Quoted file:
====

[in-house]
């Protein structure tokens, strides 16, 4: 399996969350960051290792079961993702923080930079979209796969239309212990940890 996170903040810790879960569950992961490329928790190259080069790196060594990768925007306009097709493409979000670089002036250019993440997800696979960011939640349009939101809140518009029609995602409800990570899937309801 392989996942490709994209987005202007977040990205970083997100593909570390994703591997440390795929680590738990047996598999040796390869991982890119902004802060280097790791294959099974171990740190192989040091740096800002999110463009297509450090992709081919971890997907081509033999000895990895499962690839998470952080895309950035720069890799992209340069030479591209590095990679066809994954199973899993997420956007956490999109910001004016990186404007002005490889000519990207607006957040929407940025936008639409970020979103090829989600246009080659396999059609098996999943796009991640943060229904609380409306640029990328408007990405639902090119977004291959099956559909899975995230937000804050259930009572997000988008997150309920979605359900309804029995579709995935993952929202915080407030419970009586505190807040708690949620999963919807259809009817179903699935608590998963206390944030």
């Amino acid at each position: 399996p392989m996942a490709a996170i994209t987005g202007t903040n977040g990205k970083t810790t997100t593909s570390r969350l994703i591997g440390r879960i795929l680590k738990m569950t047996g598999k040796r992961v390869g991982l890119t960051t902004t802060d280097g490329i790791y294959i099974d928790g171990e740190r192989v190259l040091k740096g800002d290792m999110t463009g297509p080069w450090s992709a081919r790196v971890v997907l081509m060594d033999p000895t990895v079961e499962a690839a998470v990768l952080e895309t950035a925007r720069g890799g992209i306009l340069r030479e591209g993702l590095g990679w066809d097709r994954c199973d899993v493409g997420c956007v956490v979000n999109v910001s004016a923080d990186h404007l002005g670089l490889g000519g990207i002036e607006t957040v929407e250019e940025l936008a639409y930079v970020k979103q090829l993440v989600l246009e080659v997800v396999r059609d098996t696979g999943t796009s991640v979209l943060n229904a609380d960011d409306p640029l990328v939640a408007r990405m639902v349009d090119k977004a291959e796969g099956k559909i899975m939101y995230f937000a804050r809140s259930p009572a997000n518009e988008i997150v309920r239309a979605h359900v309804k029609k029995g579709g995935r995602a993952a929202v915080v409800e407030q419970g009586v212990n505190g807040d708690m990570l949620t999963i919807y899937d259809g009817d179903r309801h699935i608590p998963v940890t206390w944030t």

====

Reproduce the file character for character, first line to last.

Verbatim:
[in-house]
């Protein structure tokens, strides 16, 4: 399996969350960051290792079961993702923080930079979209796969239309212990940890 996170903040810790879960569950992961490329928790190259080069790196060594990768925007306009097709493409979000670089002036250019993440997800696979960011939640349009939101809140518009029609995602409800990570899937309801 392989996942490709994209987005202007977040990205970083997100593909570390994703591997440390795929680590738990047996598999040796390869991982890119902004802060280097790791294959099974171990740190192989040091740096800002999110463009297509450090992709081919971890997907081509033999000895990895499962690839998470952080895309950035720069890799992209340069030479591209590095990679066809994954199973899993997420956007956490999109910001004016990186404007002005490889000519990207607006957040929407940025936008639409970020979103090829989600246009080659396999059609098996999943796009991640943060229904609380409306640029990328408007990405639902090119977004291959099956559909899975995230937000804050259930009572997000988008997150309920979605359900309804029995579709995935993952929202915080407030419970009586505190807040708690949620999963919807259809009817179903699935608590998963206390944030």
């Amino acid at each position: 399996p392989m996942a490709a996170i994209t987005g202007t903040n977040g990205k970083t810790t997100t593909s570390r969350l994703i591997g440390r879960i795929l680590k738990m569950t047996g598999k040796r992961v390869g991982l890119t960051t902004t802060d280097g490329i790791y294959i099974d928790g171990e740190r192989v190259l040091k740096g800002d290792m999110t463009g297509p080069w450090s992709a081919r790196v971890v997907l081509m060594d033999p000895t990895v079961e499962a690839a998470v990768l952080e895309t950035a925007r720069g890799g992209i306009l340069r030479e591209g993702l590095g990679w066809d097709r994954c199973d899993v493409g997420c956007v956490v979000n999109v910001s004016a923080d990186h404007l002005g670089l490889g000519g990207i002036e607006t957040v929407e250019e940025l936008a639409y930079v970020k979103q090829l993440v989600l246009e080659v997800v396999r059609d098996t696979g999943t796009s991640v979209l943060n229904a609380d960011d409306p640029l990328v939640a408007r990405m639902v349009d090119k977004a291959e796969g099956k559909i899975m939101y995230f937000a804050r809140s259930p009572a997000n518009e988008i997150v309920r239309a979605h359900v309804k029609k029995g579709g995935r995602a993952a929202v915080v409800e407030q419970g009586v212990n505190g807040d708690m990570l949620t999963i919807y899937d259809g009817d179903r309801h699935i608590p998963v940890t206390w944030t």